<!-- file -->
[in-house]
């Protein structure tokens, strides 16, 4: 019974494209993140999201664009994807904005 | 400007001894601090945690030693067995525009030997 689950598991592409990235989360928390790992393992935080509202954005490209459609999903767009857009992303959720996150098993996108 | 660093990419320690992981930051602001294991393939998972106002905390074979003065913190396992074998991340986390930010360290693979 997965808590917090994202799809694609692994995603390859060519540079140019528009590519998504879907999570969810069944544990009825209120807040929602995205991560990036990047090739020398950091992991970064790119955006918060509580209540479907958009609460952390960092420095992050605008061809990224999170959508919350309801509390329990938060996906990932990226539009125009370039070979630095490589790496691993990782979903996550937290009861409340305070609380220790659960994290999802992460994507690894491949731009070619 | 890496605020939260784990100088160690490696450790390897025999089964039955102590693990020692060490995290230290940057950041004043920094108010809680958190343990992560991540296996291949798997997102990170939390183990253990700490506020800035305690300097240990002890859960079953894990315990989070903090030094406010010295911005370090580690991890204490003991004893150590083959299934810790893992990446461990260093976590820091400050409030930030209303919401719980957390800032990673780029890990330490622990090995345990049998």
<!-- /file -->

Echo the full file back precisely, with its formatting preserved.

[in-house]
């Protein structure tokens, strides 16, 4: 019974494209993140999201664009994807904005 | 400007001894601090945690030693067995525009030997 689950598991592409990235989360928390790992393992935080509202954005490209459609999903767009857009992303959720996150098993996108 | 660093990419320690992981930051602001294991393939998972106002905390074979003065913190396992074998991340986390930010360290693979 997965808590917090994202799809694609692994995603390859060519540079140019528009590519998504879907999570969810069944544990009825209120807040929602995205991560990036990047090739020398950091992991970064790119955006918060509580209540479907958009609460952390960092420095992050605008061809990224999170959508919350309801509390329990938060996906990932990226539009125009370039070979630095490589790496691993990782979903996550937290009861409340305070609380220790659960994290999802992460994507690894491949731009070619 | 890496605020939260784990100088160690490696450790390897025999089964039955102590693990020692060490995290230290940057950041004043920094108010809680958190343990992560991540296996291949798997997102990170939390183990253990700490506020800035305690300097240990002890859960079953894990315990989070903090030094406010010295911005370090580690991890204490003991004893150590083959299934810790893992990446461990260093976590820091400050409030930030209303919401719980957390800032990673780029890990330490622990090995345990049998």